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Comparison of Staphylococcus epidermidis isolated from prosthetic joint infections and commensal isolates in regard to antibiotic susceptibility, agr type, biofilm production, and epidemiology
Örebro University Hospital, Sweden.
Örebro University Hospital and University of Örebro, Sweden.
Örebro University Hospital, Sweden.
Linköping University, Department of Clinical and Experimental Medicine, Infectious Diseases. Linköping University, Faculty of Health Sciences. Östergötlands Läns Landsting, Heart and Medicine Center, Department of Infectious Diseases.
2013 (English)In: International Journal of Medical Microbiology, ISSN 1438-4221, E-ISSN 1618-0607, Vol. 303, no 1, 32-39 p.Article in journal (Refereed) Published
Abstract [en]

Staphylococcus epidermidis is the predominant bacterial species in the normal flora of the human skin and superficial mucosal membranes. However, it has also emerged as the most important pathogen in infections related to foreign-body materials, such as prosthetic joints and heart valves. The aims of this study were to characterise S. epidermidis isolated from prosthetic joint infections (PJI; n=61) and commensal isolates from healthy individuals (n=24) in regard to antimicrobial sensitivity, agr type, hld gene presence, biofilm production including presence of ica and aap genes involved in the biofilm formation process and epidemiology using both phenotypic (the PhenePlate-system) and genotypic [multilocus sequence typing (MLST)] methods. Among the PJI isolates, the majority (67%) were multidrug-resistant. Two major clusters of PJI isolates could be identified; 44% belonged to MLST sequence type (ST) 2, all but one were of agr type 1, and 31% were assigned ST215 and were of agr type 3. Of the commensal isolates, only one isolate was multidrug-resistant, and they were more molecular epidemiologically diverse with mainly MLST singletons and a maximum of 3 isolates assigned to the identical ST. Biofilm production was detected in 41% of the PJI isolates and 58% of the commensal isolates, with the aap gene (95%) more frequently detected than the ica genes (62%) in the biofilm-positive isolates. In conclusion, S. epidermidis isolated from PJIs and commensal isolates differed regarding antimicrobial sensitivity and molecular epidemiological typing using MLST, but not substantially in the distribution of agr types, biofilm production, or the presence of ica and aap genes.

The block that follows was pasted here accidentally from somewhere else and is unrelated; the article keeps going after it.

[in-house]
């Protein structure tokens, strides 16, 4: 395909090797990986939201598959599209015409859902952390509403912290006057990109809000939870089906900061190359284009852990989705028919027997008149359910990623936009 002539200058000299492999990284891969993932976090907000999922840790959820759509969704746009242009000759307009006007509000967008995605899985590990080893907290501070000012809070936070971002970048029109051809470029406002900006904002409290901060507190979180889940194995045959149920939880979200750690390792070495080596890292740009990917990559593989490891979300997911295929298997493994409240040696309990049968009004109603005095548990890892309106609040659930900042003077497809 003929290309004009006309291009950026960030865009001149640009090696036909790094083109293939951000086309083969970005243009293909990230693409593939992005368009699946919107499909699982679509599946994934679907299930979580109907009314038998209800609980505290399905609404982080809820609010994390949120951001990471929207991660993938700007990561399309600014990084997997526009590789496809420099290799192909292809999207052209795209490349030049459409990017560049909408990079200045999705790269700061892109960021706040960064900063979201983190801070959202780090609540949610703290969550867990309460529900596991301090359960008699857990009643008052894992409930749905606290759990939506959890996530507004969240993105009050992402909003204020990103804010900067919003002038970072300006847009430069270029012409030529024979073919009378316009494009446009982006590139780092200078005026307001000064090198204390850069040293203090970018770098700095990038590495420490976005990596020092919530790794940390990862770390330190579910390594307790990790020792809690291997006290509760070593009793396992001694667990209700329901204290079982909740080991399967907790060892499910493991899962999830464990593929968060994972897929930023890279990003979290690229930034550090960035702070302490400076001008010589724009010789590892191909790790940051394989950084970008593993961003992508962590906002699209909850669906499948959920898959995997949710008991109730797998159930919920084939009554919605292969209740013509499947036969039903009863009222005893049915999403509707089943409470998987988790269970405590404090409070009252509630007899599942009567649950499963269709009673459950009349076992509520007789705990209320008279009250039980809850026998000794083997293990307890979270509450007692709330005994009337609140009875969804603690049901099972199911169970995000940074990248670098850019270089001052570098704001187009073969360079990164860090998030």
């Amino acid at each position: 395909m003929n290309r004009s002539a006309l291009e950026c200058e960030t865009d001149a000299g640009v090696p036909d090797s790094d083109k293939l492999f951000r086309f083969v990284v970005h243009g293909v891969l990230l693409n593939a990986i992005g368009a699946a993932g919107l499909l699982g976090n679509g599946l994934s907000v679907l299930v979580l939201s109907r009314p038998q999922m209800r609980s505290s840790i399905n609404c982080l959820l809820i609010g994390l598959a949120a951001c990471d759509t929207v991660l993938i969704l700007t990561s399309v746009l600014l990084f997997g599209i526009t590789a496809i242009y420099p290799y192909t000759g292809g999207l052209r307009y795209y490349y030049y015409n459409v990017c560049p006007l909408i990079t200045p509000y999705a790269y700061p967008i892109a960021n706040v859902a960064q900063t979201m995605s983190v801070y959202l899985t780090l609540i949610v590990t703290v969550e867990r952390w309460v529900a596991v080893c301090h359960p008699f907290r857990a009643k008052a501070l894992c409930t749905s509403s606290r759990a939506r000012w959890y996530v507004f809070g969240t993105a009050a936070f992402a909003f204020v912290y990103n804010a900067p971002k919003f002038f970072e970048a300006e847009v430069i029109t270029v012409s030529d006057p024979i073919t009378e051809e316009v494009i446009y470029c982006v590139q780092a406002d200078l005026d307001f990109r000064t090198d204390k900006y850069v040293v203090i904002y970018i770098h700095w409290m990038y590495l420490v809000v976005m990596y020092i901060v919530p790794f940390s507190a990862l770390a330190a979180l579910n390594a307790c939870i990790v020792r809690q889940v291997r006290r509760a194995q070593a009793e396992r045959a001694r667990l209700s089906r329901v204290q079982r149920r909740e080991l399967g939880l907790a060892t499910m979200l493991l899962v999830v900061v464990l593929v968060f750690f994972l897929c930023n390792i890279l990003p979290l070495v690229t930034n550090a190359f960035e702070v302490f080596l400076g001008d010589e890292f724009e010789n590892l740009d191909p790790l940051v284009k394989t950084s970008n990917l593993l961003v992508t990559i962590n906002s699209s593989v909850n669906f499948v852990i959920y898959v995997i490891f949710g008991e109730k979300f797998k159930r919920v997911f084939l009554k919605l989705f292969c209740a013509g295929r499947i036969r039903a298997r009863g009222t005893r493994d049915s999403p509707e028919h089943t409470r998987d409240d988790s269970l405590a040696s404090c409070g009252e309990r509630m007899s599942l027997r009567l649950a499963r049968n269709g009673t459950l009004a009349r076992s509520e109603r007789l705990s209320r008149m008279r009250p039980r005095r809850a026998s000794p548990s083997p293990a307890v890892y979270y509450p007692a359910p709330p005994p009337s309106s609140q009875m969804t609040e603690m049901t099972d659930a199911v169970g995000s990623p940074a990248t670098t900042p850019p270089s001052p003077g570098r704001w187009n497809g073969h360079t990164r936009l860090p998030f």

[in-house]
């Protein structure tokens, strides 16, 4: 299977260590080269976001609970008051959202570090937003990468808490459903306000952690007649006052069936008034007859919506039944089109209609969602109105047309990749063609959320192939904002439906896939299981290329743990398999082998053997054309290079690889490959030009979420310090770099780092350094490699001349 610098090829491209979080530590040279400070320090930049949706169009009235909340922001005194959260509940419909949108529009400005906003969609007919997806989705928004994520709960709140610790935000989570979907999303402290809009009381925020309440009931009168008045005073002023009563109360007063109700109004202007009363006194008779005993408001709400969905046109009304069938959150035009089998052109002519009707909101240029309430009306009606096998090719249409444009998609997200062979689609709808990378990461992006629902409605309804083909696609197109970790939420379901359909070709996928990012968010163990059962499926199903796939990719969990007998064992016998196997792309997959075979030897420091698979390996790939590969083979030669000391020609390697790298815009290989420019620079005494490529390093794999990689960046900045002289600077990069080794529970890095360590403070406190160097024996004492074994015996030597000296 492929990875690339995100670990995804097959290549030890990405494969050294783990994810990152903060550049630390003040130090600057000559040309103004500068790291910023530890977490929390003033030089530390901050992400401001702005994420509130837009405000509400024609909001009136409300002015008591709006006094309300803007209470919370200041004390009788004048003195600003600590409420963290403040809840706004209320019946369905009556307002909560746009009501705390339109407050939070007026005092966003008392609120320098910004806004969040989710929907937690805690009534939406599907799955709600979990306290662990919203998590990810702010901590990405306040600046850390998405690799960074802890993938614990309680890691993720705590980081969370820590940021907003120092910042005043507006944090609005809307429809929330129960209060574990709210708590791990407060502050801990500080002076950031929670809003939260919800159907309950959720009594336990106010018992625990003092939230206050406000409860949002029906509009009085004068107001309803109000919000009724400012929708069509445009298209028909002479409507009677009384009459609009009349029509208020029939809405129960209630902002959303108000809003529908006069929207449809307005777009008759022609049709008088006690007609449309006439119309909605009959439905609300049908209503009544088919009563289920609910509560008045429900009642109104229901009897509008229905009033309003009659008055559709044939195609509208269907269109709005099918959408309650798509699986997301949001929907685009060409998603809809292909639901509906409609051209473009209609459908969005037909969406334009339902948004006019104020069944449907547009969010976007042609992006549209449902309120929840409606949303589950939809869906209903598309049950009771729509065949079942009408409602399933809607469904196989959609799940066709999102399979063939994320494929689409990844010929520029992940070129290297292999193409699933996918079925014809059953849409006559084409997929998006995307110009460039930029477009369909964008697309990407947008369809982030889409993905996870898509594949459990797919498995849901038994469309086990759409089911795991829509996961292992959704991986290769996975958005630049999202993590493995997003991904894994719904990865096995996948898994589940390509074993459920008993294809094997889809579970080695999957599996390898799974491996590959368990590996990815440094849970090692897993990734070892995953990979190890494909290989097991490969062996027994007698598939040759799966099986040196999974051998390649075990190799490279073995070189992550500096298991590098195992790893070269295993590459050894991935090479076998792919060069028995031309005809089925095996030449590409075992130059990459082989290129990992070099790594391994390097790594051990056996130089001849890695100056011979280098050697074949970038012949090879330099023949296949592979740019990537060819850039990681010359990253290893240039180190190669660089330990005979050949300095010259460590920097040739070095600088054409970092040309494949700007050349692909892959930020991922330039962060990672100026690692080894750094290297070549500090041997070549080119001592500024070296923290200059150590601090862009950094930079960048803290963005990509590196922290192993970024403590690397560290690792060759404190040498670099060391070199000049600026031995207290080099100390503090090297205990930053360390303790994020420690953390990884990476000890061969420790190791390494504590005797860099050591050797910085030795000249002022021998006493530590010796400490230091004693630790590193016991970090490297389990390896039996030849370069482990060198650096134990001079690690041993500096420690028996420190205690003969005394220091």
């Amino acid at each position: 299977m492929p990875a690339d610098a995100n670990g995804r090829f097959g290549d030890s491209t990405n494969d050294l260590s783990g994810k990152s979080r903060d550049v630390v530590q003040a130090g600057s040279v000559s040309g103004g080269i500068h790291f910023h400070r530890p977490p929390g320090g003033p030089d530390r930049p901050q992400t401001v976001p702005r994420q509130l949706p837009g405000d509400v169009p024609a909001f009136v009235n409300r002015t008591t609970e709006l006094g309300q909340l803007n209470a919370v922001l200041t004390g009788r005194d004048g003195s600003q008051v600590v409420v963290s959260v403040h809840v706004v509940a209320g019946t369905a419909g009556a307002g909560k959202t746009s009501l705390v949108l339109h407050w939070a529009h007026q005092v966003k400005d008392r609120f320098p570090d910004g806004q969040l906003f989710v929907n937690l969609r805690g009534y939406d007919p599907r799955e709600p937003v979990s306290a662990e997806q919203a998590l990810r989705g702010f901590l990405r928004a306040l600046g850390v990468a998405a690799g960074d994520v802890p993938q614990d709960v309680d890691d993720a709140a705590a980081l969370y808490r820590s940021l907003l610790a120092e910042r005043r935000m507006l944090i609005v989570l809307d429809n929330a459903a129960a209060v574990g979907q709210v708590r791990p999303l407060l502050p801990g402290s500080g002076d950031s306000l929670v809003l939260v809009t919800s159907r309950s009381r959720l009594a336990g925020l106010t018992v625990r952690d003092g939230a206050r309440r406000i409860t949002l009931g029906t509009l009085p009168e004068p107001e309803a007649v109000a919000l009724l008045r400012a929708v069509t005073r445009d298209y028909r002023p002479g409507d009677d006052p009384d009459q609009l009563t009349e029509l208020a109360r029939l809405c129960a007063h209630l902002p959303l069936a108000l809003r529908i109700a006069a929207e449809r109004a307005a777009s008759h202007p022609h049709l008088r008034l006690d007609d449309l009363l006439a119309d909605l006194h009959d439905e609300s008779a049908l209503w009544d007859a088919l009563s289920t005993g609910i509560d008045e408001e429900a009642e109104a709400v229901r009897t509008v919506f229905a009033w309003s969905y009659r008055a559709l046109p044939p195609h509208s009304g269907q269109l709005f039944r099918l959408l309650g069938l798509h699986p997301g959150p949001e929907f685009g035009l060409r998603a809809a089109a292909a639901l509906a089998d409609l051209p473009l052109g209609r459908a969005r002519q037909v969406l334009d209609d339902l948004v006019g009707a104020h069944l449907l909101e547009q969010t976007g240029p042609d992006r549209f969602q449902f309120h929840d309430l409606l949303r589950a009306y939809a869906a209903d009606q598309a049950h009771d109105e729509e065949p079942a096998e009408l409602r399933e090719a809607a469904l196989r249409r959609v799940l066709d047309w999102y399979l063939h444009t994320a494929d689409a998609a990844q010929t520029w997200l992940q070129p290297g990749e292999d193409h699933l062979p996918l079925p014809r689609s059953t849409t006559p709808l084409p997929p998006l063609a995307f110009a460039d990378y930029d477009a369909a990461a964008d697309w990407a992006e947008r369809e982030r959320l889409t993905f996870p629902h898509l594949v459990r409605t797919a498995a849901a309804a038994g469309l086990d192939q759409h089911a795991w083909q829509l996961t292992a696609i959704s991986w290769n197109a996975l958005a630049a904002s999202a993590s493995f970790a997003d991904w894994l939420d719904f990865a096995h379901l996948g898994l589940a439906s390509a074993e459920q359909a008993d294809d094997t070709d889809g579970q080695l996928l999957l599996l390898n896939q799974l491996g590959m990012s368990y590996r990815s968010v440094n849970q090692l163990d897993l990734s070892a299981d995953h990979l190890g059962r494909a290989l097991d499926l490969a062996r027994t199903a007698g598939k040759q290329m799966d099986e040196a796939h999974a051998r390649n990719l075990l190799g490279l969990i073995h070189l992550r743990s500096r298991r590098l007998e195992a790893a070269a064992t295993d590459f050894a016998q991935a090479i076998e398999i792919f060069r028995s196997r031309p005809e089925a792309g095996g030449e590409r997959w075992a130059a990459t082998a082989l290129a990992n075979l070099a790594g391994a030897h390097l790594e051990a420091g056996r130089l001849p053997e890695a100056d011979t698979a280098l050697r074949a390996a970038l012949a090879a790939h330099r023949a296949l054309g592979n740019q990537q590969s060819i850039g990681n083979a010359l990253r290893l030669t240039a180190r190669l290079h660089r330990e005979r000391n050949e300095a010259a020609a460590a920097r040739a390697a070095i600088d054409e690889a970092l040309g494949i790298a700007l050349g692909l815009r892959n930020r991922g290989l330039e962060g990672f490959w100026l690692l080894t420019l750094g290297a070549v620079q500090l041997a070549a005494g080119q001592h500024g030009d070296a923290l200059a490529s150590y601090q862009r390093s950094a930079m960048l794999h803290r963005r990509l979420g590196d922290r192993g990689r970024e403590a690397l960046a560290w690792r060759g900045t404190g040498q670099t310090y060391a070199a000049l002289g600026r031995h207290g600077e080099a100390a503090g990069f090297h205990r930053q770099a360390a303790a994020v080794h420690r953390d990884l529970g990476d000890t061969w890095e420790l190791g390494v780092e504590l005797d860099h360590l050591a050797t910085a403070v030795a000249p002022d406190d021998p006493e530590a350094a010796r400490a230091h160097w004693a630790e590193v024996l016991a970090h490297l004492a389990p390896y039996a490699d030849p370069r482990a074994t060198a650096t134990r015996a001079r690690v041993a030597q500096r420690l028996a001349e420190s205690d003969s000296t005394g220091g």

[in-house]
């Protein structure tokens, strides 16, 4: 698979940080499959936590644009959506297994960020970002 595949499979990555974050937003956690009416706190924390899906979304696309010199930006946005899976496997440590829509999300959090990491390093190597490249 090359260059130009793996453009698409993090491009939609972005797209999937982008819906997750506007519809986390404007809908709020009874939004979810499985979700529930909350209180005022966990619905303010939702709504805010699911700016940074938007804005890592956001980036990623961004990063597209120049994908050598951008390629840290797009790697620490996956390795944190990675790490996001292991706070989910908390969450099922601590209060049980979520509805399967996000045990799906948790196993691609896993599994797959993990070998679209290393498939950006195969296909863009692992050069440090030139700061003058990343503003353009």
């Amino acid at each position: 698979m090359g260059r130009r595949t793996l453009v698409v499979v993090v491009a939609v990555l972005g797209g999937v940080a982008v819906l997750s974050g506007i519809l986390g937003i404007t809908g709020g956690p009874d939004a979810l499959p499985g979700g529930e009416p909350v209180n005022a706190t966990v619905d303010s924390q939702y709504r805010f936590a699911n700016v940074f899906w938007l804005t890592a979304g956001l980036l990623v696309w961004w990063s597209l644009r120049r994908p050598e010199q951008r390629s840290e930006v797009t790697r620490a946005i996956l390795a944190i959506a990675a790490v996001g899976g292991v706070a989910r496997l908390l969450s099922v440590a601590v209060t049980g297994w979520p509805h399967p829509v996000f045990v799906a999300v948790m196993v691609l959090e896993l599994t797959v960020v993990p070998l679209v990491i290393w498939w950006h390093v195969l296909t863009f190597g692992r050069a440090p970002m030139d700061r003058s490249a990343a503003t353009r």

Place, publisher, year, edition, pages
Elsevier, 2013. Vol. 303, no 1, 32-39 p.
National Category
Medical and Health Sciences
URN: urn:nbn:se:liu:diva-88559DOI: 10.1016/j.ijmm.2012.11.001ISI: 000317874300005OAI: diva2:604856
Available from: 2013-02-12 Created: 2013-02-12 Last updated: 2013-12-11

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Nilsdotter-Augustinsson, Åsa
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Infectious DiseasesFaculty of Health SciencesDepartment of Infectious Diseases
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ReferencesLink to record
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